Reply to Mukunda dasa

by Krishnakant

This is in reply to Mukunda das's recent article wherein he attempts to find 'contradictions' in the IRM paper - 'Does Srila Prabhupada Support Poisoning Theory'. Unfortunately, as with all those who have so far attempted to find 'mistakes' in the IRM papers such as the GBC, PADA etc., this latest effort is also based on a failure to properly read what we actually say. 
Mukunda's main comments will be boxed in speech marks thus " ", with my comments following underneath:

"In the following article we would like to point out some contradictory statements in IRM's paper - 'Does Srila Prabhupada Support Poisoning Theory?' [...] No IRM member can propagate any literature or messages to the effect that Srila Prabhupada was deliberately poisoned but the IRM leader and member, rather than waiting for the outcome of the "official investigation on this subject" (as he instructs the IRM members to do) in his next newsletter (no. 9) propagates the Web page chakra, who's view is certainly not neutral. Chakra's view is that Srila Prabhupada wasn't poisoned."
  1. Having told us that he is going to "point out some contradictory statements in IRM's paper - 'Does Srila Prabhupada Support Poisoning Theory?' ", the author immediately refers us to supposed IRM statements which are not even from the paper mentioned. This is itself a contradiction.
  2. The statement that we 'propagate' a non-neutral view on the poison issue is untrue. We simply stated that technical arguments regarding the effects of arsenic need to be replied to if we are to take Nityananda's book seriously:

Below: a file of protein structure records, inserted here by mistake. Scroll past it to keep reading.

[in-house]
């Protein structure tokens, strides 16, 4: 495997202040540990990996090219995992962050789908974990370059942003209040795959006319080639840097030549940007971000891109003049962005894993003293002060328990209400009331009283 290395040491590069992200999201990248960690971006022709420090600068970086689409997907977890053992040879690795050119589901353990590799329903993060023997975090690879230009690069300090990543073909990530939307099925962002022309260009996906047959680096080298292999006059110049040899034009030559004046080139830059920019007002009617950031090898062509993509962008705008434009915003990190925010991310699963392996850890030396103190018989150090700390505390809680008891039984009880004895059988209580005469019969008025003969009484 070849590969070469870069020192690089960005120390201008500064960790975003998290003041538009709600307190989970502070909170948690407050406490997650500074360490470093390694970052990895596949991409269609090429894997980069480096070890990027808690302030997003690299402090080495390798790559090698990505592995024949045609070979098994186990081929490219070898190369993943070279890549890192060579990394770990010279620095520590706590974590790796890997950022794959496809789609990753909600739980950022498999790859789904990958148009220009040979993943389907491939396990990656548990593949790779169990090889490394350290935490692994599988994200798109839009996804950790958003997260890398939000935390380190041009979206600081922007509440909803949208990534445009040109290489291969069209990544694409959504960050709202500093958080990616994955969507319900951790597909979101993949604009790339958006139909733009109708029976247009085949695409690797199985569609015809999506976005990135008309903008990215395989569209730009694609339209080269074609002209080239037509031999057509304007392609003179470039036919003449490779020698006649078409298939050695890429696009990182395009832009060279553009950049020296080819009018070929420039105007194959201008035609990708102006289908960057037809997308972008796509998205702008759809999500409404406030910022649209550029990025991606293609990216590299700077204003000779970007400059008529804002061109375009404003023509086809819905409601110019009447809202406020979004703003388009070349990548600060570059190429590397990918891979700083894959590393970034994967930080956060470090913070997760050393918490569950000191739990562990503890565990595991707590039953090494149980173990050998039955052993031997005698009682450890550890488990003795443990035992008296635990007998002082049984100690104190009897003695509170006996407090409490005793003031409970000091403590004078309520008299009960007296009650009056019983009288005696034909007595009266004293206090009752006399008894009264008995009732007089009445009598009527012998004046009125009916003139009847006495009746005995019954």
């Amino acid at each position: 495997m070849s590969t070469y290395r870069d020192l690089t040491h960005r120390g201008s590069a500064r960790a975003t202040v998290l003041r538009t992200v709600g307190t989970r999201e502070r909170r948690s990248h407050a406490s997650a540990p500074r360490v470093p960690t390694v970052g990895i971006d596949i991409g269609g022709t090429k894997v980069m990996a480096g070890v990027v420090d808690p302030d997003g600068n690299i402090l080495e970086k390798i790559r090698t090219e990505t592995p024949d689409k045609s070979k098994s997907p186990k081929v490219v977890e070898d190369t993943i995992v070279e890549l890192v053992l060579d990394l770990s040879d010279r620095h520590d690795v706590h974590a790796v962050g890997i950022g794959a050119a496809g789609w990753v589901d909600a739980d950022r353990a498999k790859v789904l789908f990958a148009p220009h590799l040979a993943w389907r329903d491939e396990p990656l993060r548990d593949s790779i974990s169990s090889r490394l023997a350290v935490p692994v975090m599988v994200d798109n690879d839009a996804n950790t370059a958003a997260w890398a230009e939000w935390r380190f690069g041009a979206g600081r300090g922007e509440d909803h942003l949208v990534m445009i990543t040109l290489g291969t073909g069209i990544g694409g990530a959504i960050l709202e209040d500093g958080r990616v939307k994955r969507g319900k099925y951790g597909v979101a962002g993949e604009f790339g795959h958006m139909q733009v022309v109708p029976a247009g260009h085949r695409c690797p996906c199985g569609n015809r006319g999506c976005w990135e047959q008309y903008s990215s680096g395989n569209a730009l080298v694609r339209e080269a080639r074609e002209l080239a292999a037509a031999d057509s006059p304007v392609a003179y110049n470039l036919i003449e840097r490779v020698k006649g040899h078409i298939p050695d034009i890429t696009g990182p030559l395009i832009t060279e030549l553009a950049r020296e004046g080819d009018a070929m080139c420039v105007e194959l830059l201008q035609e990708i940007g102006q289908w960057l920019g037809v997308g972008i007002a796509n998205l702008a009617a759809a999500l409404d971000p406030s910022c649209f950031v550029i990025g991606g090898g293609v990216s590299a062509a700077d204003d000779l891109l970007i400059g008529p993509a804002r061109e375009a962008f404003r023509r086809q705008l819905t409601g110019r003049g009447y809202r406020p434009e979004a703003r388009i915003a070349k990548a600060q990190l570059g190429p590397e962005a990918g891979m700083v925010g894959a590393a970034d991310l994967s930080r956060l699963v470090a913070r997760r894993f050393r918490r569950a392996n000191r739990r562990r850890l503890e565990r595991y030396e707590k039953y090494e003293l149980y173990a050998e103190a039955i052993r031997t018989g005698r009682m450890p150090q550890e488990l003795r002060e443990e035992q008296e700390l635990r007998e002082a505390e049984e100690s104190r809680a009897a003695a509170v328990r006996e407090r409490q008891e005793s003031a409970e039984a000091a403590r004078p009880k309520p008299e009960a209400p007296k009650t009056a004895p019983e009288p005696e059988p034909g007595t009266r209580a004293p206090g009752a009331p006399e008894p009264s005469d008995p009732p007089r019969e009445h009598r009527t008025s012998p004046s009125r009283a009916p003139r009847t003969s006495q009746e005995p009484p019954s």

"The above (articles on arsenic) has not been responded to by Nityananda Das and until it is we can only assume he has no answer to this apparent expose of most of the claims for 'evidence' made in his book."

We obviously cannot be categorically claiming that these articles on arsenic are DEFINITELY true, otherwise we would never have even raised the possibility of them being responded to. Thus the author's assertion that there is a contradiction here is incorrect, and this itself is another contradiction on the part of the author.

  1. ...Furthermore, if one is guilty of propagating a view simply by virtue of REFERRING to it in the context of asking for a response, then Mukunda, by quoting and referring to the IRM position in order to reply to it, would also be guilty of propogating the very IRM position he is trying to defeat!
    Thus this would be another contradiction.

Thus, far from pointing out any contradictions in the IRM paper, the author has himself stated 3 contradictions, and that is just in the very first statement he makes!

"Or in other words their view is: 'No Srila Prabhupada Doesn't Support Poisoning Theory!' But earlier they acknowledge that Srila Prabhupada says it is possible. Now they say Srila Prabhupada says no."
  1. The author has contradicted himself here by saying that on the one hand we actually say that Srila Prabhupada 'doesn't support' the poisoning theory', and then saying that what we actually say is that 'Srila Prabhupada says no'. The two statements are not the same.
  2. We do not say anywhere that: 'Srila Prabhupada says no'. We only say that he 'doesn't support' the theory that he has been poisoned because he has NOT made any statements directly in support of it - not because he HAS made a statement where he 'says no'.

To 'support' a theory means to 'corroborate' by 'bringing facts' - according to the Oxford dictionary. To simply say that an event is 'possible' is not the same as 'bringing facts' to 'corroborate' it.